. * Teamviewer was installed on one of several computers
. * single teamviewer password shared by everyone
. * All computers used by water plant personnel were connected to the SCADA system
. * All computers used 32-bit Windows 7
. * all computers shared the same password for remote access
. * all computers connected to the Internet without a firewall
That's a lot of bad I.T. decisions. Looking at it from the outside I'd speculate that it is a small shop with no in house IT, and the city/county is not much better off.
They are very LUCKY:
. * the setting the hacker changed takes a long time to flow through the system
. * the hacker picked the wrong time of day to make the change so a user saw suspicious activity
. * they have a good water quality control process that caught the problem before it caused any harm.
Now they, the whole county, not just the water plant, needs to improve their IT process.
I'd also speculate that the reason they are still using Win7 is 2 fold:

1- They have not updated their desktop computers for a while because the hardware/OS they have is still up to the job
2- There is a good chance that the SCADA software has not been upgraded to run on Win10. So, even if they wanted to, they cannot easily upgrade their old OS and hardware ...

dlhamilton_13391's picture

I see NO reason why a water control system be inked to the internet IN ANY WAY. Water systems or any other public utility system from water to electric, or even industrial control systems should never be connected to the internet. They should have their own pipe if the need is to operate something from a remote location. That pipe should IN NO WAY be on the public internet.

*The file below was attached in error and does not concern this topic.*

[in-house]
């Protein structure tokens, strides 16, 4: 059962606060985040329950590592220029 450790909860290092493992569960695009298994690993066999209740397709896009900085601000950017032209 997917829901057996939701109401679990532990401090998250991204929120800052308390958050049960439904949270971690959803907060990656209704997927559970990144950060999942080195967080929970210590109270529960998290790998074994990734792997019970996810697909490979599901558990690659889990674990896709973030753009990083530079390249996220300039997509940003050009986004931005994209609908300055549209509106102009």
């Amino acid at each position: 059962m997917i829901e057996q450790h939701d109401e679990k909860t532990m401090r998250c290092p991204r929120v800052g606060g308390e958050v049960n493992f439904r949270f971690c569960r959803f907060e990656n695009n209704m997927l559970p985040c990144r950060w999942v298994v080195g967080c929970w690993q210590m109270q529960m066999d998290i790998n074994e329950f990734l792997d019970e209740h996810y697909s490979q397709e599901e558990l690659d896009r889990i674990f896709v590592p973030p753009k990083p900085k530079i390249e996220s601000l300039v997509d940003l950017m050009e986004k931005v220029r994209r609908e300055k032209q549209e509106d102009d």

Fiber pipes are not as costly as it once was. Compare the cost of private pipes to the millions or billions in cost of a hacker damaging a utility control system. They didn't have the internet not too long ago as time has passed since control systems had to be ran from the site with real workers controlling equipment with real knobs, switches, and valves.

davolente_10330's picture

Back in the day, before the internet was even a twinkle in Berners Lee's eye, I was a British Telecom (or Post Office Telephones, as it was then, before the lovely Maggie Thatcher sold the family silver) maintenance engineer and we had numerous private circuits connecting various utilities like electricity companies, water towers, reservoirs, etc. for remote monitoring (water levels, etc.) and they were known in the trade as "private wires", which is exactly what they were. Just a pair of wires (or more) within the network, rented out to the companies with their own kit connected either end, with obvious limitations as to what was actually being sent through the cables (maximum voltages, etc.). The only way that anyone could do anything nefarious would be to physically tap into the cable and that was highly unlikely, as most people didn't know they existed and they would have to know what signals or protocols were being used, as they were presumably proprietary to the companies. It seems folly these days to have anything so mission-critical connected through the internet, just ripe to be hacked. I'm a bit out of touch these days but surely utilities should be using encryption for suchlike things?

dlhamilton_13391's picture

Nice well written reply davolente_10330.